Richmond kicks off mosquito spraying initiative - NBC12 - Richmond, VA News

Richmond kicks off mosquito spraying initiative

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A major effort is underway right now to stop a tiny pest with deadly potential. While usually associated with summer, mosquitoes only need the right conditions to breed and that brings the threat of West Nile Virus. It's why the city of Richmond isn't wasting any time launching a months-long attack to protect you.

When the weather is nice outside, mosquitoes aren't the first things that come to mind - until they begin to bug you. City leaders advise they're not just a nuisance, they can also carry disease.

For Ian Little and his wife, it's the perfect day for working in the yard. It's a little upkeep now to make room for recreation later.

"It's a pretty social street so people enjoy their time out on the front porch or in the front yard," he said.

Sometimes though, there's one thing that can creep in the way.

"Mosquitoes can definitely deter from having a good time…[They] annoy the heck out of me man," Little added.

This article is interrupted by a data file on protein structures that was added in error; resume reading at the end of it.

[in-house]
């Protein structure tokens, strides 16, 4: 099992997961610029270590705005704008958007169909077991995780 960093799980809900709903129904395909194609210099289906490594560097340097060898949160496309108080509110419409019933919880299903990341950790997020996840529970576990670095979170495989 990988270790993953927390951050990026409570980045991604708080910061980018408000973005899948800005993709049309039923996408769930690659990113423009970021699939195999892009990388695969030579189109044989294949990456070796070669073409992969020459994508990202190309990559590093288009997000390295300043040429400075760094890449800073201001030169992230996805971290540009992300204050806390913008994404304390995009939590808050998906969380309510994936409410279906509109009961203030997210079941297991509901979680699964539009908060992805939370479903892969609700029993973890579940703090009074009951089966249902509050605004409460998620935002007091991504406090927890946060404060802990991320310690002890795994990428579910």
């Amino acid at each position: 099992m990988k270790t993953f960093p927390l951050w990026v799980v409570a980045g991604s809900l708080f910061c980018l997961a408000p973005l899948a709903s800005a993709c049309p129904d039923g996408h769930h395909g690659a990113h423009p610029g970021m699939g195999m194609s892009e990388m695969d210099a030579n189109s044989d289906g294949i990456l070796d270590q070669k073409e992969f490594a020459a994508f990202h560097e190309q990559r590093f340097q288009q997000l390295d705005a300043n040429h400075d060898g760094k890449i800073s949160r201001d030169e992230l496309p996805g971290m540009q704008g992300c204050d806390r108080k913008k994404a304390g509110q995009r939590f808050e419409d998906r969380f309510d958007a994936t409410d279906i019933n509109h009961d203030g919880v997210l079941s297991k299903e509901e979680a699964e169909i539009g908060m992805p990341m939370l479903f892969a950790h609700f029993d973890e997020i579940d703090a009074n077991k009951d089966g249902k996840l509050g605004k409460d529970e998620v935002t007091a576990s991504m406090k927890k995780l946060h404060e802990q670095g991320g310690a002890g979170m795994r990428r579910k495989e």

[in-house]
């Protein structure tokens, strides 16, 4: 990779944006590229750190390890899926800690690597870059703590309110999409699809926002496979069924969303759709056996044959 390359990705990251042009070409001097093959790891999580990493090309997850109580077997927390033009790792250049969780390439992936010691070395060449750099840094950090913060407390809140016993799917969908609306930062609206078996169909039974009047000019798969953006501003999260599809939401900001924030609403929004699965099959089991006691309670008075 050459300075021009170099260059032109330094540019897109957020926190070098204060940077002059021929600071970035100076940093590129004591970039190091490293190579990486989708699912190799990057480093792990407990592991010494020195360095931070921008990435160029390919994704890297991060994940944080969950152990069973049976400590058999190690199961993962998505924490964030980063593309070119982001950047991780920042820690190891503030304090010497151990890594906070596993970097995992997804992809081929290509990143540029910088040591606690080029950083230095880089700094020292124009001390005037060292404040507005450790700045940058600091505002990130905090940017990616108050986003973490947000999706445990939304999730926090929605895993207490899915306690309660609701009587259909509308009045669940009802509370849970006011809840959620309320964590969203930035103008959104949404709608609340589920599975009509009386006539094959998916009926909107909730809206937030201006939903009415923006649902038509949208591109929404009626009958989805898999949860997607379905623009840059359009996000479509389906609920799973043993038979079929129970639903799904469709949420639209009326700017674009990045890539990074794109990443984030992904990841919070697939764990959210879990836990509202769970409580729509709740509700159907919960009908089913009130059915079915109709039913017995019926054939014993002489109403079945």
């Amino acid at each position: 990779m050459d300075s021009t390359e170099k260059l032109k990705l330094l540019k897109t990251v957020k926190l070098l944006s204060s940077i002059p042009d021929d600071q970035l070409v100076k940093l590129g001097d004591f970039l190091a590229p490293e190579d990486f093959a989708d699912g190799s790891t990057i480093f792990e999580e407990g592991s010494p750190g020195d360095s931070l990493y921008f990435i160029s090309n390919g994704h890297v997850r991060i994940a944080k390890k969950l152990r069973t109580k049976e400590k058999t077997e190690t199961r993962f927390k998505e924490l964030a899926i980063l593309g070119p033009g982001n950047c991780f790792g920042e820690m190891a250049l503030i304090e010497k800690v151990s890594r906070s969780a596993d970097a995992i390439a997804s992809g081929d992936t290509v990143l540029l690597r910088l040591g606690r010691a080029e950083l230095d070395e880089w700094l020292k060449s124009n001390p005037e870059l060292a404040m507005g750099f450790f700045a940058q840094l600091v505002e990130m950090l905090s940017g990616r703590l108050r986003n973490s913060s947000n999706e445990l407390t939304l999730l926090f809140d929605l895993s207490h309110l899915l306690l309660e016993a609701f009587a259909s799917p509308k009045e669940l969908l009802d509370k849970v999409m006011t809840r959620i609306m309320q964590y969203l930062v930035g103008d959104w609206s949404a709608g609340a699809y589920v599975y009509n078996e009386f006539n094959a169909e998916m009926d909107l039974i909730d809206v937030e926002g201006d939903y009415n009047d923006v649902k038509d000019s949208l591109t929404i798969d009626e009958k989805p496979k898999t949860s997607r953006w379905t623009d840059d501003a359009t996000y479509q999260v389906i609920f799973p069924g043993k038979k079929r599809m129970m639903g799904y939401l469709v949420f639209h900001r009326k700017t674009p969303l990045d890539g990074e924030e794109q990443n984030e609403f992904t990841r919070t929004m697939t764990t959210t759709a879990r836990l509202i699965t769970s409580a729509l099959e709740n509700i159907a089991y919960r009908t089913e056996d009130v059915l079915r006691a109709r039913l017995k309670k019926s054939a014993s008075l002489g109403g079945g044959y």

The city of Richmond agrees so it's starting mosquito abatement treatments throughout the city.

"We do several streets a day…we make sure we hit every single neighborhood," says spokesperson Angela Fountain.

She says the West Nile Virus is one reason crews take this so seriously. The disease can be deadly if contracted through an infected mosquito's bite.

"Mosquitoes can breed in just a teaspoon of water," Fountain adds.

Which means, it's that time of year when officials remind you to also do your part getting rid of standing water. Little things like tarps, upside down trash cans, even kiddie pools can welcome the pesky insects.

It's a fact not lost on Little.

"Not only getting rid of the standing water but [I] also put out candles that will deter mosquitoes as well," he said.

So as the city takes to the streets, you can take to your own yard and join in the effort to fight the bite.

"I appreciate that they want to help out with that and I guess perhaps if they didn't I would notice it," Little said.

Crews will treat Richmond's streets 4100 times a month for seven months. Mosquito season lasts through October.

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